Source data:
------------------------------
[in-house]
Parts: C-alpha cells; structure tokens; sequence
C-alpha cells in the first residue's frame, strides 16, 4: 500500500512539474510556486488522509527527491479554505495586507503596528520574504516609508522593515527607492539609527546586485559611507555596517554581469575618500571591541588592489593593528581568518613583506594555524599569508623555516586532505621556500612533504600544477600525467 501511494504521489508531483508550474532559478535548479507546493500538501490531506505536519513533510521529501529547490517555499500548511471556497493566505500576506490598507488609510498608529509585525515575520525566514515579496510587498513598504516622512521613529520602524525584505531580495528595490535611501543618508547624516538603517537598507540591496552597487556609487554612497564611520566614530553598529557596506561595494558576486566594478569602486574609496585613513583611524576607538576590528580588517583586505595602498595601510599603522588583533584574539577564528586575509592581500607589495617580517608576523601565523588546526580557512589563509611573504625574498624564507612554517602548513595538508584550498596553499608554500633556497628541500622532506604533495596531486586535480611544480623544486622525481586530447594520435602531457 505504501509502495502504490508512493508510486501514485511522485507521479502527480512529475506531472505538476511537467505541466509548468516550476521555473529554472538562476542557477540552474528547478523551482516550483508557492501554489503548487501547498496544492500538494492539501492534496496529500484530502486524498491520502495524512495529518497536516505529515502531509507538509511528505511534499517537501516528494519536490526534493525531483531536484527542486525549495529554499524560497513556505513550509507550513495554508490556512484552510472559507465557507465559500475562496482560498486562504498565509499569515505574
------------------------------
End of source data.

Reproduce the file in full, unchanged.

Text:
[in-house]
Parts: C-alpha cells; structure tokens; sequence
C-alpha cells in the first residue's frame, strides 16, 4: 500500500512539474510556486488522509527527491479554505495586507503596528520574504516609508522593515527607492539609527546586485559611507555596517554581469575618500571591541588592489593593528581568518613583506594555524599569508623555516586532505621556500612533504600544477600525467 501511494504521489508531483508550474532559478535548479507546493500538501490531506505536519513533510521529501529547490517555499500548511471556497493566505500576506490598507488609510498608529509585525515575520525566514515579496510587498513598504516622512521613529520602524525584505531580495528595490535611501543618508547624516538603517537598507540591496552597487556609487554612497564611520566614530553598529557596506561595494558576486566594478569602486574609496585613513583611524576607538576590528580588517583586505595602498595601510599603522588583533584574539577564528586575509592581500607589495617580517608576523601565523588546526580557512589563509611573504625574498624564507612554517602548513595538508584550498596553499608554500633556497628541500622532506604533495596531486586535480611544480623544486622525481586530447594520435602531457 505504501509502495502504490508512493508510486501514485511522485507521479502527480512529475506531472505538476511537467505541466509548468516550476521555473529554472538562476542557477540552474528547478523551482516550483508557492501554489503548487501547498496544492500538494492539501492534496496529500484530502486524498491520502495524512495529518497536516505529515502531509507538509511528505511534499517537501516528494519536490526534493525531483531536484527542486525549495529554499524560497513556505513550509507550513495554508490556512484552510472559507465557507465559500475562496482560498486562504498565509499569515505574